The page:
1892. TEN PAGES. NO. 211. KILLING OF BTJNCH. f The Famous Railroad Bobber Comes to the Expected End. - Surrounded by Detectires, He Shows risht and Is Slala. The Affair Occurs. Near Franilinton, in Washington Parish. The Remarkable History of the Noted Outlaw From School Teacher to Bandit, He Shows a Marvelous Eecord, More Feared Than any Bandit Except Bubo Borrows. Cajtain Eocene Bnneh SLAIN. The Famous Train Bobber Riddled With Ballets. Amite, La., Aug. 2a Special. The inhabitants of this quiet town were treated to a genuine sensation earl this moraine, when it was known that Detectives Thos. Jackson and C. O. Summers had made a midnight entrance into Amite bearing captive the notori ous Colonel Hob good, the confederate of the famous Eugene Bunch. It soon deepened to intense excitement when it was learned that on Sunday morning the great tram robber had been - - ; . : KXCOCSTEKKD AKD K1XLF.O '. about eighteen miles east of Franklin - ton. " ; , Hobgood was immediately secured in the parish jail, and has preserved since a sullen silence on the tragio subject. The detectives, however, were com municative, and in the course of an in terview had with them at their hotel, furnished your correspondent with the following particulars : THE CAPTURE Or BUNCH was undertaken by Captain T. F. Jack son, a resolute detective, who greatly aided in the capture of Rube Burrows. He was assisted by Chas. O. Summers. of Chicago, both being in. the employ of the Southern Express Company. Tbey have for months been working up tbe case, and finally located their man at the point where he was killed. They learned that "a brother of Hobgood was in communication with the fugitives. and in this way succeeded in scenting them out. UPON APPROACHING THE FARMHOUSE, located in a wild region, they dis mounted, and concealing themselves soon saw Hobgood and Bunch at some distance. They demanded their surrender and Hobgood threw np h is hands Bunch, however, wheeled and fired, the bullet missing, its mark. The detectives then replied with Win chesters and riddled Bunch with bul lets. He expired without a word and his body was carried to Franklinton, where it was IDENTIFIED AND BURIED. ' The personal effects recovered from Bunch consist of a laige sack, which is in the possession of the detectives and which weighs at least 100 pounds. The contents of this include field glass es, masks, paint, pistols, tools and dynamite. The detectives report that the great Bunch was CLAD LIKE A TRAMP. A large crowd of carious citizens assembled at the depot to: see . Hobgood em baric on the evening tram for JSew Orleans in charge of tbe detectives. This exploit seems now to have brok en up entirely the desperate gang which have operated so successfully in these parts under the leadership of Eugene Bunch. THE PARTI CULABS. He Opens Fire on His Pursuers, Whe Shoot Him to DMth. Franklinton. La., Auji. 2L Spe cial. The noted train robber. Captain Eugene Bunch, is no more. Detectives Jackson and Summers and posse arrived this evening with his body and his pal. Colonel Hopgood, who offered no resistance to the posse. The outlaws wefe found near the place of Rob HopKood. brother to Colo nel Hopgood. Captain Bunch got tbe first sight of the posse, and immediately began firing, but owing to the protection of a fence, his shots were ineffectual. The firing was returned simultaneously by the entire posse, and their shots completely V RIDDLED THE BODY OF BUNCH, As soon as Hopgood found his partner lying in death he threw up his hands and was handcuffed. . ; ' . Colonel Hootrood states that cone a ana he were only waiting to get some money and clothes from friends, ana then they were going to take their departure for Honey isiand, on Pearl river. . . . Bnnch has been in hiding in this pariah for eome time. After hia robbery! the Northeastern train in October. 1858. he found this parish a favorite hiding place. He had many warm friends here, who spared no efforts to conceal his whereabouts. .V . . Colonel Hopgood Will De conveyea v , Amite City to - night, and from thence they will take hun to Marian county. Miss., where he is WANTED FOB THE MURDER of John Terrell last f alL The people nere have reason to thank the detectives and other parties for their capture of these bold desperadoes. They had become a menace and nuisance to all honest and peace - abidingcitizeus. They have terrorized the people, and what was known of their lawless acta was talked of in whispers and with the utmost caution by those who lived in the vicinity: of their hiding places. Bunch's remains will be interred here and the detectives have given instructions that the body have deeent burial. Anderson, of Ellisville. Miss., waa arrested and lodged in jail here to - day. He is charged with selling whisky without a license. With him was arrested Jim Gay, who is wanted by the sheriff of Marion county. - BIOGRAPHICAL. The Bomantle Story of tbe School Teacher Who Turned Train " . Bobber. En gene F. Bnnch was a Mississippian by birth, the youngest of a family of two sons and a daughter, and was born in 1841. His father removed to Tangipahoa parish while the children were not yet out of their teens. The boys received a good education, and Eagene being a very bright boy, advanced rapidly in his studies. When the war broke out in 1861 Eagene was 20 years of - age and enlisted in a company raised in Tangipahoa parish, among the members of which were many who afterwards became prominent citizens in Tangipahoa, and who still live in that section. Bunch proved to be a good soldier and gave many evidences of that bravery approaching almost to desperation which marked his career in life. While not exactly of a quarrelsome disposition, he was quick tempered and became involved in many quarrels and fights with his comrades, but nothing serious ever came from these little differences. He contracted some bad habits, however, during the campaign around Port Hudson, Baton Rouge and eastern Louisiana, among which was a passion for . GAMBLING AND DRINKING. At the close of the war Bunch returned to Tangipahoa parish and taught school at Amite City. His habits mitigated against his success as a pedagogue and soon his dissipation became known and, as usual in a small country town, became common talk. He was deposed, and for a time matters went from bad to worse. He became a confirmed drunkard, and was soon an object of pity or contempt. Finding that all chances of obtaining a livelihood in that community were at an end. Bunch emigrated to Texas and started anew a career which ended in his death. Gainesville, in Cooke eountv. Tex was the place at which he determined to remain and he quickly be came auite a popular man. having in a great extent reformed, especially the drinking habit. His father, "mother, sister and brother had meantime died. victims to consumption, of wnich in sidious disease Bunch believed be would himself eventually fall a victim. He was elected city clerk in Gaines ville, and having access to all the books and papers, as well as handling consid erable cash, Jiuncn uvea in clover, Lana was at mat time oemg eagerly sought for in that locality, and Bunch availed himself of this faot to reap a harvest oi money, ms nnanciai ventures and the discrepancies in, his cash soon became known, but not before Bunch had shaken the dnst of Gainesville from his feet. His ill - gotten . wealth, however, seemed to take unto itself wings and was soon gone. Bunch then adopted THE LIFE OF A TRAIN ROBBER, ' and two "hold - ups" near Texarkana in 1866 - S7 are booked against him. While enioving the proceeds of these robbings he became acquainted with a woman oi attractive appearance, educated and of good family, who had left her husband and was living in Dallas, Tex. Bunch was a tall, net bad looking man. in fact a typical Texas bravo, and strange as it may appear, the woman became infatuated with him. In the latter part of May or early in Jane. 1888. Bunch assumed the name of captain, and with his ostensible wife he "appeared in New Orleans. Tbey took up their quarters at a Carondelet street boarding - house, and although living quietly, yet attracted attention from the contrast in their appearance. During the following months the pair frequently absented themselves from the city, sometimes for several days at a time ; their little tours or excursions beingto Bay St. Louis. Pearl - ington. Pearl River, Covington and various places in St. Tammany, Washington or Tangipahoa parishes, in all of which Bunch was well acquainted, and knew every foot ot ground,' every bypath, stream or road, for he was an excellent woodsman and hunter, being a splendid shot with the ride, and, thanks to his Texas education, exceedingly quick with his revolver and a good marksman. These accomplishments in a manner explained his great FONDNESS FOR WEAPONS, a good stock of which he always had in, his room. , In the latter part of September, 188S. the captain and the lady. left the city and repaired to St. Tammany parish, making their headquarters at the house of a man named Leon Pounds, who was a great friend of Bunch. On the 3d of Oetober the New Orleans and Northeastern Railway tram was n.ir rwhv. a small station just north of Pearl River, a signal hav - belL A tall, thin man, wearing a red handkerchief over the lower portion of his face, jumped oft the train, and dis - in thA wood alongside the track. It was then ascertained that the express car naa oeen ruuu - inrMnnmofmoney and bonds stolen from the messenger's safe. The robber naa Doaraoa mo .hnm and waiting until it was under way, had locked the front door of the smoking ear and entering the composite car. consisting o uiau. baggage and express car, nati aurpnaeu the baggage - master, and levelling a revolver at his head ordered him to throw up his hands. The baggage - master was ; . .or) tst tnm his back to the rob ber, who, stepping behind him placed his two hands, each grasping a, revolver, on the baggage - master's shoulder, and pushing him forward ADVANCED OX THE EXPRESS. MESSENGER. who wan. at the time, busy at tbe safe. The robber ordered the messenger to place all the cash and valuables contained in the safe into several' bags, with which the robber had provided himself, 1 and which he threw towards the trembling messenger. Tbe order was obeyed promptly, if not with alacrity, for the muzzles of the two revolvers and the dangerous glitter in tho robber's gray eyes possessed a persuasive eloquence which the messenger could not resist. As soon aa the little sacks were hUed, and there' did not appear to be anything more of valne in the safe, toe robber jerked the bell rope, and whenj tbe train stopped, jumped off and dis appeared. This daring and extensive robbery ,tb work of one man, single - handed and alone, caused great excitement in the city, and the aid of the city police force and Boylau's Agency was at once in - - voked, and a dozen detectives were soon at work. In a few days it was ascertained that Captain Eugene F. Bunch was the robber, and it was equally certain that he was still within a radius of a few miles from the scene of the crime. Honey island, the upper end of which is still a virgin forest of tangled vines, dense and almost impenetrable cans brakes, with large oak, gum and cypres! trees, the branehes of which almost touched tbe ground, rendered the northern end of the island almost impassable to man, except a thorough woodsman and swamper and one well acquainted with the surround ings. It was here that BUNCH CONCEALED HIMSELF and thus remained until the excitement and ardor of the chase had abated. Meantime the woman and ' Leon Pounds had been arrested, and in her trunk was found $1400 in cash and a box of dynamite cartridges. Although, the money conld not be identified as a portion of that stolen from the train. ' yet in order to effect her release ths woman waived all claims thereto and it was returned to the express company. The box of dynamite came into possession of Captain Malone, and it wai only abont a week ago that it was handed to the doorman of the Eighth precinct station, who was instructed to drop it in the middle of the rivet from the ferry - boat, and in order to guard against accident a long string was tied to the box and it was dropped cautiously into tho river.and after sinking a distance the string was let go and the dynamite sank. The woman was released, there being no evidence against her, but her every movement was then closely watched, the officers thinking that she would correspond with Bunch and he oould thus be located. t Bunch remained concealed for sev ': eral weeks, only coming forth from th island recesses to obtain food. Soon all search for hiiri ceased and it being re. " ported that he had lied to Mexico, m . further attention was paid to the rob ber. Once in a while his name would be mentioned, and several times reports reached the police that lie waa STILL IN THE VICINITT OF PEARL RIVER, and that he had been seen and spoken to in some of tbe towns in Washington. St. Tammany and Tangipahoa parishes.. The police, however, paid no attention to the reports, attributing them to idl rumor. In 18S9 the Illinois Central train was robbed at Duck Hill, Bliss., and a pas senger, braver than tbe train hands oi express messengers, picked up a Winchester and opened fire on the robbers, three in nnmosr. The latter returned the fire and killed tbe brave passenger. This robbery was at first attributed to .Bunch, but it subsequently transpired that the redoubtable Rube Burrows and two companions were the robbers. Among those suspected at the time was Henry Shirliug, a Mississippi farmer, who was a most desperate man, but against whose honesty do - cgs - could whisper a word, 'f he officers of . the express company and the detectives harbored grave suspicions against Shir - .. ling, and for several months hunted him. but without success. After this at long intervals robberies and safe blowing were reported in various country towns, bat no suspicion attached to any one. About five days before last Mardi Gras day the store of Messrs. Babbington Bros., in Franklinton. the courthouse of Washington parish, was entered by thieves, who blew open a safe and stole therefrom several hnndred dollars. The explosion aronsed some of the clerks, and as the robbers lied, one of them was WOUNDED IN THE ARM. If the people of that town had any idea who the thief or thieves were they would not give voice to their suspicion, and in a few days the matter was f off - gotten. Bunch, who had meantime assumed tbe name of Captain Gnice, appeared afterwards with his arm in a sling and stated that it had been caused by an accident. It was he who had robbed the store. v Several months ago. in April last, a train of the Illinois Central Railway was held up and the messenger's sals of the Southern Express Company robbed of a number of watches, soma jewelry and a small amount of money. The robbers had boarded the train at Hammond, and as soon as it started made their way to the engine and covered the engineer and fireman with revolvers. At Independence, about fifteen miles above, the train was sidetracked and remained there for some time to allow the south bound train to ass. The conductor and brakenian id not become aware of anything being amiss, although at the time the engineer and fireman ' were covered by the revolvers of the robbers. After the train started the robbers had matters their own way, and stopping the train at Xewsom's mill, several miles above Amite, they robbed the express car, and mounting horses rode oli into the woods toward the eastward.. ' - DETECTIVE TOM JACKSON was at the time of the robbery in Jack ... . i l 1 - A son. Miss., ana as soon as at) ucaru oi tbe affair secured bloodhounds, and with a posse started down tbe road on a special engine for the scene. ' The hounds were put on the track and trailed the robbers for eome distance, but finally lost the trail. It waa evident, however, that they had gone " - towards Pearl river, and the ofheera became satisfied that Bunch had a hand in the affair. Superintendent Fisher of tbe South era Express Company, determined to run Bunch down then ana set about te find a resolute man, one whom Bnaoh would have no hesitancy in trusting, ' yet one whom he could rely uoon implicitly. If he could only secure the SERVICES OF HENRT SHIRLINO. He was brave, truthful, and possessed the additional recommendation of being under the ban ot an indictment pending against him for murder, lie sought Shirling and found him on his farm in Mississippu - bbiriing had but mst received a Iettei from Bunch urging him to Join his gang in Washington parish, and when Superintendent Fisher broached the subject, told him about the letter. A bargain was concluded and Shirling answered Bunch's letter, agreeing to his proposition. Superintendent Fisher says, regarding Shirling. that he was a remarkable man. He had killed at least a dozen men and had no more hesitancy in taking a human life than a butcher would in slaughtering a hog. Yet he was scrupulously honest and would not steal a cent from anybody. Tho Dead Man's Widow Living in Texas. n.iTu t.t An a. 22 - Special The widow of Eugene Banch, the noto rious train robber, slain m L - ouisiaua yesterday. lives quietly in south Dallas with her onlr eon. She ia a respected lady and has ceased to have mortal relations with Bach for some time. She : never hears of him . , , To your corroepouucmi duo mu& n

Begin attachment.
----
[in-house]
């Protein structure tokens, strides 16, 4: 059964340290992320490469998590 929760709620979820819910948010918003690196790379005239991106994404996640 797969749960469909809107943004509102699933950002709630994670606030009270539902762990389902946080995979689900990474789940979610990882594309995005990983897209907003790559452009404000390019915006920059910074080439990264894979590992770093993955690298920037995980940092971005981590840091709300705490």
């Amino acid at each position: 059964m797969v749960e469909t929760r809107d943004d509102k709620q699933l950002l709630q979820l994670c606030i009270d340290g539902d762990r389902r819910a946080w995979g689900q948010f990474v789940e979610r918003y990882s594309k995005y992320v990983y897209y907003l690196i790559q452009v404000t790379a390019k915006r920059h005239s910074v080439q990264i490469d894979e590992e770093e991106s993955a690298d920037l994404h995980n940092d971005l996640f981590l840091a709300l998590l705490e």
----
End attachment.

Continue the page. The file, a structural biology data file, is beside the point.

Clipped from
  1. The Times-Picayune,
  2. 23 Aug 1892, Tue,
  3. Page 1

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  • killing of bunch

    kilroy – 11 May 2013